Are you wondering how many mortgage payments you can miss before foreclosure the foreclosure process begins?
Honestly, there is no one answer to this question. The number of missed payments before foreclosure varies depending on the policies of the lender and your personal financial situation.
Some banks are lenient and work with you to avoid foreclosure even after a series of delinquent payments. They may waive missed payment altogether, or spread out amounts due over several months.
Other banks are less forgiving and push foreclosure as soon as possible (even with just a single late payment). Luckily, legal safeguards prevent banks from immediately foreclosing on your home.
Let’s tackle the question of missed payments by walking through what happens from when you miss a payment, until the lender files a foreclosure lawsuit.
What Happens After The First Missed Payment?
What is a “Grace Period?”
Many mortgage lenders will give you a grace period after missing a mortgage payment, known as a grace period. To verify if your mortgage includes a grace period, check for the information in your mortgage note. This grace period is usually 15 days long, so if your mortgage payment was due on the first of each month, it would only be considered “late” after the grace period. You can make your payment any time in the grace period without incurring any penalties.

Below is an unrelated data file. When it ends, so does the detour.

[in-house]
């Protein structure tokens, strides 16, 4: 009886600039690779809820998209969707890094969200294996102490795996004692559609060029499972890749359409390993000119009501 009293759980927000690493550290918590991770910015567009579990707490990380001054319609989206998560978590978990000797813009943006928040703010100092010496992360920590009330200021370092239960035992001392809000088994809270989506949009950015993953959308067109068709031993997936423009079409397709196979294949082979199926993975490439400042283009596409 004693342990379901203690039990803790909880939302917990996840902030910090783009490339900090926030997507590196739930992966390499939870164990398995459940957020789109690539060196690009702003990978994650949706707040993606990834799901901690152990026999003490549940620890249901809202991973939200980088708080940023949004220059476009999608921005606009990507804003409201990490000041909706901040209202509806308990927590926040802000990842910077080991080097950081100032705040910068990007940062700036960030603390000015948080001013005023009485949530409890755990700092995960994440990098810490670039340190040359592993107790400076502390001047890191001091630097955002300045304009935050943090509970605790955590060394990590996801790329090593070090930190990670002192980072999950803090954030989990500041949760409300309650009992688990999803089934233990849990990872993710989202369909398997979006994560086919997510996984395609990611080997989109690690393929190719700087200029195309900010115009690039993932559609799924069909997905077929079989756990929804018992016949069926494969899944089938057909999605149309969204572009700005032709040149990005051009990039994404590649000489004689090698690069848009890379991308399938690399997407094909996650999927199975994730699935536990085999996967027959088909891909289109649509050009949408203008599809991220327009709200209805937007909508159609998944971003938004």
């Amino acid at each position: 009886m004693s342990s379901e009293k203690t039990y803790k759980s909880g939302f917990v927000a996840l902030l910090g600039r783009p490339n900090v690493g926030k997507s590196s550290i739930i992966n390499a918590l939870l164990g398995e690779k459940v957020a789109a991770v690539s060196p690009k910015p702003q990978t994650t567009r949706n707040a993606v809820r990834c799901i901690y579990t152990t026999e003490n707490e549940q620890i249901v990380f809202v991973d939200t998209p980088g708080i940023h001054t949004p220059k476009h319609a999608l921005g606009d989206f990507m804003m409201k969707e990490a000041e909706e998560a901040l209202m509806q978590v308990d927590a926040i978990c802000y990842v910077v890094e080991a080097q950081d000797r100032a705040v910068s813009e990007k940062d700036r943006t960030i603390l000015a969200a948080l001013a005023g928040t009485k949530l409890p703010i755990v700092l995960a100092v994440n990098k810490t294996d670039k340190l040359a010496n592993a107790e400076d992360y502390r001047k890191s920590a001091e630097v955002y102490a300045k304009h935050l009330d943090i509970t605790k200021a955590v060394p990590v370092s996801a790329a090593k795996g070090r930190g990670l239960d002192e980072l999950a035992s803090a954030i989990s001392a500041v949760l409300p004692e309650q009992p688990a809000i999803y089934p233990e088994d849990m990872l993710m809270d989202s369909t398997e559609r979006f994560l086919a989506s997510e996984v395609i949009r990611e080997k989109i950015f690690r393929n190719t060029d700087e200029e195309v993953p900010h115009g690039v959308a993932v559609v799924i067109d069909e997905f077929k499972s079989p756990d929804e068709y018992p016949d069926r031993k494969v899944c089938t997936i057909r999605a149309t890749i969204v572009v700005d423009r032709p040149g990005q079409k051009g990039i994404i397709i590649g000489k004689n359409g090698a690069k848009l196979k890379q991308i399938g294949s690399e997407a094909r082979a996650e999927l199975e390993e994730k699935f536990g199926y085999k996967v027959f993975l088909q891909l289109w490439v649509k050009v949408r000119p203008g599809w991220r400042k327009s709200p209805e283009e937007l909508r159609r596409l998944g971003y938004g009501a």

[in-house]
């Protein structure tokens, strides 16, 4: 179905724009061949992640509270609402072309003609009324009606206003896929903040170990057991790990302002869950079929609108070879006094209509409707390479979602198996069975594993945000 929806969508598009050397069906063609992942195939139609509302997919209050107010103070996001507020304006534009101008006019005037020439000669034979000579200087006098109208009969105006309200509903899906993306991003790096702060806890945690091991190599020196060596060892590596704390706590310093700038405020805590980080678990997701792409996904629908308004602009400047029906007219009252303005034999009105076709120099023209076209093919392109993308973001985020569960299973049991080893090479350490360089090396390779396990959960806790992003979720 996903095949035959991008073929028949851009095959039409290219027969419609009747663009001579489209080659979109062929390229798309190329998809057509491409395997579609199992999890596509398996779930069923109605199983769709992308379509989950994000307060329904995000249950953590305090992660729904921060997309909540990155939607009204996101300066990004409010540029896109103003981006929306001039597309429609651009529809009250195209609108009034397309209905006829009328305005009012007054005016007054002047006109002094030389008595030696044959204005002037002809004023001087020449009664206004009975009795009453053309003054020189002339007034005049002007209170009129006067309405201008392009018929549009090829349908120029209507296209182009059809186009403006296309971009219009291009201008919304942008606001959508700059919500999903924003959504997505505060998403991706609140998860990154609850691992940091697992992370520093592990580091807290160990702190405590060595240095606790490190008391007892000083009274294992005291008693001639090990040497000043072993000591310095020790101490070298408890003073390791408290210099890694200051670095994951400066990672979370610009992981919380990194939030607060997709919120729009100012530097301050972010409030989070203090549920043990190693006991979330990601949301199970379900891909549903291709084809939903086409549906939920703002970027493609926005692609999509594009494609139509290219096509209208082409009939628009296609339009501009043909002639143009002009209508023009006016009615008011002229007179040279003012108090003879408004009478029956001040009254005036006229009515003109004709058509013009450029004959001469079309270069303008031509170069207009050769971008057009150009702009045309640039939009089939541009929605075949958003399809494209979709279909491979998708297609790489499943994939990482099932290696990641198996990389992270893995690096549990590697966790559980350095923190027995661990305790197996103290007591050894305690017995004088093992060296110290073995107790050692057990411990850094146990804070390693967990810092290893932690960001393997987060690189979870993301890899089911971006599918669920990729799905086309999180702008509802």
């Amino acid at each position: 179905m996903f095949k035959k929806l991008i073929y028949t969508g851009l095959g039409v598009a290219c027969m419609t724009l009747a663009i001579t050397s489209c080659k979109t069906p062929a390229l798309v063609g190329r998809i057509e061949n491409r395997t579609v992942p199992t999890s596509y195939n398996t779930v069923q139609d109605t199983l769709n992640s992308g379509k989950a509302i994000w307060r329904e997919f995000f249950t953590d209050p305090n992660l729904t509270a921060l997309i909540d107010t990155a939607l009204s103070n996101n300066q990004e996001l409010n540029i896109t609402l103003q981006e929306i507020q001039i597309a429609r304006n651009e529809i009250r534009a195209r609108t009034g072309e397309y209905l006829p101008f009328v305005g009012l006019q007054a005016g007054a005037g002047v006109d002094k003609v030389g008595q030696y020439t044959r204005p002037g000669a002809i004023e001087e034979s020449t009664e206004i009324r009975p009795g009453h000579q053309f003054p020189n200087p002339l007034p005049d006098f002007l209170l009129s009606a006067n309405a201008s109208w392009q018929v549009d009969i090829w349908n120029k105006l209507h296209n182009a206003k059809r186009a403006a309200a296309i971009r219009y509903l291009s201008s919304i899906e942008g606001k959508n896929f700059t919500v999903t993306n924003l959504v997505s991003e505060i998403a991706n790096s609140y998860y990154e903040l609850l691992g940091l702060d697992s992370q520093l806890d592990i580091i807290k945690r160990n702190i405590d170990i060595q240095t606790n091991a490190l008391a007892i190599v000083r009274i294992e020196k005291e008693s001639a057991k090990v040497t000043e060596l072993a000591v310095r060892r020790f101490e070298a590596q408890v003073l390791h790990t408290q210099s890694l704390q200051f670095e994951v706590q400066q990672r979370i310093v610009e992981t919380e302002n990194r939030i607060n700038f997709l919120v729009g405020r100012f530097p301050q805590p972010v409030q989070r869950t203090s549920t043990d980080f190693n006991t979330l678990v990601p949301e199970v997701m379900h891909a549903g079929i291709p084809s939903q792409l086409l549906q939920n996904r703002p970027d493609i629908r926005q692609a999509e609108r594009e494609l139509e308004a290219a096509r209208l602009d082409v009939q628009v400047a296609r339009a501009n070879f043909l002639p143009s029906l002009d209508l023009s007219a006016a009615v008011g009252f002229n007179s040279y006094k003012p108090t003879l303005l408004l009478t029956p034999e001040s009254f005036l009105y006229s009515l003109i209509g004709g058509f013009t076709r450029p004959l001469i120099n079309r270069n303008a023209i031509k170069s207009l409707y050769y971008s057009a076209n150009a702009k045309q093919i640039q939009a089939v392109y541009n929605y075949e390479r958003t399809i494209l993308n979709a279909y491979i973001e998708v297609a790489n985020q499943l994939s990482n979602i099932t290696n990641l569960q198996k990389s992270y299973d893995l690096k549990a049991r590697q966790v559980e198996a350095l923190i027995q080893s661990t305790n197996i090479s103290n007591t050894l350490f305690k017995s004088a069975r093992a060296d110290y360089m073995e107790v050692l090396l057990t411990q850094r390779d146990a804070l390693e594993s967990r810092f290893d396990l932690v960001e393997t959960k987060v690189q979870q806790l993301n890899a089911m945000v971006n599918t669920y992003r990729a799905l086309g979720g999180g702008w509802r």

After the grace period has passed, you are normally charged a late fee on top of the mortgage payment due. This fee usually ranges between 3% and 5% of the amount of your missed payment, as outlined in the terms of your mortgage. For example, if your late fee was 5%, you would have to pay a $50 late fee on a $1,000 mortgage payment if you were to go over your grace period.
Grace periods and late fees do vary by mortgage lender, so be sure to check the details in your mortgage document to get your exact information. Remember that a late fee will be added on every month that you pay after the grade period. You should try to resolve the late fee as soon as you possibly can to avoid continuing to add on the fee.
What Happens At 30-Days Past Due?
The bank may report your delinquent mortgage payment to credit bureaus such as Experian and TransUnion after it is 30-days past due. This can have a long-term effect on your credit score.
At the 30-day delinquency mark, you will start receiving contact from your mortgage lender. They will ask you why you haven’t made your payments. Use this opportunity to be open and honest with your lender about any anticipated payment problems and inquire about your options.